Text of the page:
sudo kill -9 that process to death. Next, disable Watchdog. Perform a
kextstat -b com.apple.driver.AppleTCOWatchdog. You'll see the Watchdog item listed. To remove it, issue
sudo kextunload -b com.apple.driver.AppleTCOWatchdog. You should receive a "succeeded" message, and any subsequent kextstats will no longer list it. Finally, replace Finder.app. Go ahead and
sudo mv Finder.app to FinderOrig.app or something like that, and replace it with any other application. I use QuickTime Player for no particular reason, but you can certainly replace it with another application like CenterStage, iTheater, or MediaCentral.
A few warnings, though. First, if you intend to power down your Apple TV, always return the original Finder.app before you power down--you may need some of its code to pick a language and a screen resolution for when you power back up. Second, you will need to unload the Watchdog kext and kill ripstop every time you reboot your unit--whether you do so by powering off or by issuing a
shutdown -r now command. You can mess with your startup files to do so automatically, but I just do it by hand.
By disabling the default Finder, you can now run any program that's willing to work for you on your Apple TV. I am personally besotted with VLC and Joost. VLC even works with your Apple remote on your TV, and you can stream to it using the methods I laid out in my recent VLC streaming article. I had great success with live standard definition streaming over my 802.11g network (Figure 7) but not so much streaming DVD or High Def signals.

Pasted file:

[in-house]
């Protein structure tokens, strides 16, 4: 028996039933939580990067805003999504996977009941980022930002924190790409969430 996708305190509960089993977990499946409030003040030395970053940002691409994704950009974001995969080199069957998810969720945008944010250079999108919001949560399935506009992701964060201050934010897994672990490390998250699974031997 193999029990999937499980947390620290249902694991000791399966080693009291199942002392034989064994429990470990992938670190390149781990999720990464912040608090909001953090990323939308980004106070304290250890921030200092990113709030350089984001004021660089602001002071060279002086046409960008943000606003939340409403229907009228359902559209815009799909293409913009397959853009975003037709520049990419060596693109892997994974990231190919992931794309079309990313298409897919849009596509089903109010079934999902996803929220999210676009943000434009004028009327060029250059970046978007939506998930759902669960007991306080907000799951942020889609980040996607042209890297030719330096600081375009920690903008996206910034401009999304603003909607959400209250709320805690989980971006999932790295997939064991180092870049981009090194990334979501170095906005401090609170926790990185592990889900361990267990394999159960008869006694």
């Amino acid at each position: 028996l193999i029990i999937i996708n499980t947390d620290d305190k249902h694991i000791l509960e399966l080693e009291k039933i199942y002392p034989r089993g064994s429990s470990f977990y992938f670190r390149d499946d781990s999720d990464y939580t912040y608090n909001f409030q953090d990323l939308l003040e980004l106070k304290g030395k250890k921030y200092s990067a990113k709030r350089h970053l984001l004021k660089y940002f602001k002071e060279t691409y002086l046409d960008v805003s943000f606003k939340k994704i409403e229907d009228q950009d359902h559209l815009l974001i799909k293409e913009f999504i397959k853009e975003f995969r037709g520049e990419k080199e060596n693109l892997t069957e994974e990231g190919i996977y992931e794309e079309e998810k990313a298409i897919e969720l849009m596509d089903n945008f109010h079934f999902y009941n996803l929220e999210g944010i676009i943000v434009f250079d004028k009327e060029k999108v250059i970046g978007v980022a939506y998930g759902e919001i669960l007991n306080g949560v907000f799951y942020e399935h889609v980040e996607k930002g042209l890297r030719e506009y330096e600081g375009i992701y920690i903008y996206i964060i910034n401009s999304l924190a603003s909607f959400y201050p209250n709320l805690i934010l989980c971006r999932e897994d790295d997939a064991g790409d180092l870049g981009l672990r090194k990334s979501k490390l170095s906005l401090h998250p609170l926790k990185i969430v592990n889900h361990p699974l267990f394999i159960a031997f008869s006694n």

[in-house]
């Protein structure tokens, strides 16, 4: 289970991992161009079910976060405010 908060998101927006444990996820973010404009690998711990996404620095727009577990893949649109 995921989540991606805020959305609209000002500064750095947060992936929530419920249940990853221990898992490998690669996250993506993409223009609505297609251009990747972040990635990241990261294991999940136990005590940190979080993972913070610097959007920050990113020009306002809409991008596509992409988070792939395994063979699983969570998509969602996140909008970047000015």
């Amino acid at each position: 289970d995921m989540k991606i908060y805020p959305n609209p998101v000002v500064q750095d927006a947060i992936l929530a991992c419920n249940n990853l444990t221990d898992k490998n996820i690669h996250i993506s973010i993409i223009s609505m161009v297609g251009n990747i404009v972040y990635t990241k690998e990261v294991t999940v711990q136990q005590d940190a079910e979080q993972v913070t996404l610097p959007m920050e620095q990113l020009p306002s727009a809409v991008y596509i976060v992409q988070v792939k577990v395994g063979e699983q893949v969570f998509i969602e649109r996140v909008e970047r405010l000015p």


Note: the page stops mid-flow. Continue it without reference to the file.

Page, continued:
Figure 7. By disabling the standard Apple TV UI, I was able to run--and see--VLC. Here you see me streaming live video from my EyeTV tuner to my Apple TV as it recorded on my Mac Mini.
Running OS X
Apple TV runs a version of OS X and Front Row that's almost, but not quite, like the OS X and Front Row that runs on a standard Mac mini. So what's stopping you from running OS X directly on Apple TV? As of right now, nothing but a willingness to hack further than ever before. Over the weekend, AppleTV Hacks posted a way to run standard OS X directly on Apple TV. The hack comes courtesy of semthex of HackinT0sh.org, famed for his OSx86 contributions.
According to AppleTVHacks, semthex wrote a kernel processor emulation that allows Mac OS X to run on the Apple TV hardware. Mark of Mark's Geekly Ramblings, a tester, posted a video showing OS X running on his Apple TV. Check it out if you want to see it in action.
To perform this hack, you install OS X on your hard drive and then replace the mach_kernel with semthex's version. You must also add the boot.efi file from the original AppleTV drive, run the
"bless" command on it, and delete all the NVidia-related kexts. After this, you reinstall your drive and boot your Apple TV into OS X. I have not yet had a chance to test out this hack, but it offers the promise of opening up your Apple TV to all the power of OS X at a bargain price.
In this article, you've seen how to crack open your Apple TV and start taking it to the next level. Although the hacks listed here represent the most important modifications currently available, they're certainly not all the hacks you can possibly achieve with Apple TV. It's a brilliant little machine and it's affordable--a not insignificant detail to anyone who wanted to start hacking but was afraid of the risks involved with a more expensive and less hacker-friendly unit. If the hacks discussed here intrigue you, jump on in, the water's fine--the hacks are easily accomplished and the state of Apple TV hacks is brilliant.
Thanks to Mark of Mark's Geekly Ramblings for his assistance with this article.
Erica Sadun has written, co-written, and contributed to almost two dozen books about technology, particularly in the areas of programming, digital video, and digital photography.
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2007-04-16 08:31:28 Bear1957 [View]
2007-04-07 18:17:12 atvman [View]
Is it necessary to disable the firewall?
2007-04-07 14:57:56 c.libre [View]